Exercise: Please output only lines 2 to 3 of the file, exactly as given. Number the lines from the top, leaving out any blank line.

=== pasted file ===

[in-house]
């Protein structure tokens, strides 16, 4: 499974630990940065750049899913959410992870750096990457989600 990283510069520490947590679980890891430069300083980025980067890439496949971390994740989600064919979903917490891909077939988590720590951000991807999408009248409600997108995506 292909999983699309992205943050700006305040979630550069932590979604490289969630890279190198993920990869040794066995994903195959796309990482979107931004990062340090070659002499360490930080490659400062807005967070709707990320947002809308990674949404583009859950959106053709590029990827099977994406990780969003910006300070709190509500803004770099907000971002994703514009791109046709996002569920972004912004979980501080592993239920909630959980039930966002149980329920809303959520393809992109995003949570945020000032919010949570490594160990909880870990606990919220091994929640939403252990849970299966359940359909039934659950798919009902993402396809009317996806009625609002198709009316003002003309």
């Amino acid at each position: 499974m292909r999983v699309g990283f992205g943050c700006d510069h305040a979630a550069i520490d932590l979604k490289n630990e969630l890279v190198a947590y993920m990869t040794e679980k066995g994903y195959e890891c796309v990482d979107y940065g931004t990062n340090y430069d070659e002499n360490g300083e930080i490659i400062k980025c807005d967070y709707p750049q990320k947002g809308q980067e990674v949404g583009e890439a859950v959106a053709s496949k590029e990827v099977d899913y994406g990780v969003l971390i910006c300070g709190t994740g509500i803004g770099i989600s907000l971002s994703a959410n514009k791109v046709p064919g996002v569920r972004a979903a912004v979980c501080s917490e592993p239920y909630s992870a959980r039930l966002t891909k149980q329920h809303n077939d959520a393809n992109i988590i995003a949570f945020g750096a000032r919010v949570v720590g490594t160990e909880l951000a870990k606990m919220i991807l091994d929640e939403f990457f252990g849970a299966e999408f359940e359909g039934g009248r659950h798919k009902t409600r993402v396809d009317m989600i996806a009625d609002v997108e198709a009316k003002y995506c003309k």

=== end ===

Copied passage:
């Protein structure tokens, strides 16, 4: 499974630990940065750049899913959410992870750096990457989600 990283510069520490947590679980890891430069300083980025980067890439496949971390994740989600064919979903917490891909077939988590720590951000991807999408009248409600997108995506 292909999983699309992205943050700006305040979630550069932590979604490289969630890279190198993920990869040794066995994903195959796309990482979107931004990062340090070659002499360490930080490659400062807005967070709707990320947002809308990674949404583009859950959106053709590029990827099977994406990780969003910006300070709190509500803004770099907000971002994703514009791109046709996002569920972004912004979980501080592993239920909630959980039930966002149980329920809303959520393809992109995003949570945020000032919010949570490594160990909880870990606990919220091994929640939403252990849970299966359940359909039934659950798919009902993402396809009317996806009625609002198709009316003002003309």
């Amino acid at each position: 499974m292909r999983v699309g990283f992205g943050c700006d510069h305040a979630a550069i520490d932590l979604k490289n630990e969630l890279v190198a947590y993920m990869t040794e679980k066995g994903y195959e890891c796309v990482d979107y940065g931004t990062n340090y430069d070659e002499n360490g300083e930080i490659i400062k980025c807005d967070y709707p750049q990320k947002g809308q980067e990674v949404g583009e890439a859950v959106a053709s496949k590029e990827v099977d899913y994406g990780v969003l971390i910006c300070g709190t994740g509500i803004g770099i989600s907000l971002s994703a959410n514009k791109v046709p064919g996002v569920r972004a979903a912004v979980c501080s917490e592993p239920y909630s992870a959980r039930l966002t891909k149980q329920h809303n077939d959520a393809n992109i988590i995003a949570f945020g750096a000032r919010v949570v720590g490594t160990e909880l951000a870990k606990m919220i991807l091994d929640e939403f990457f252990g849970a299966e999408f359940e359909g039934g009248r659950h798919k009902t409600r993402v396809d009317m989600i996806a009625d609002v997108e198709a009316k003002y995506c003309k």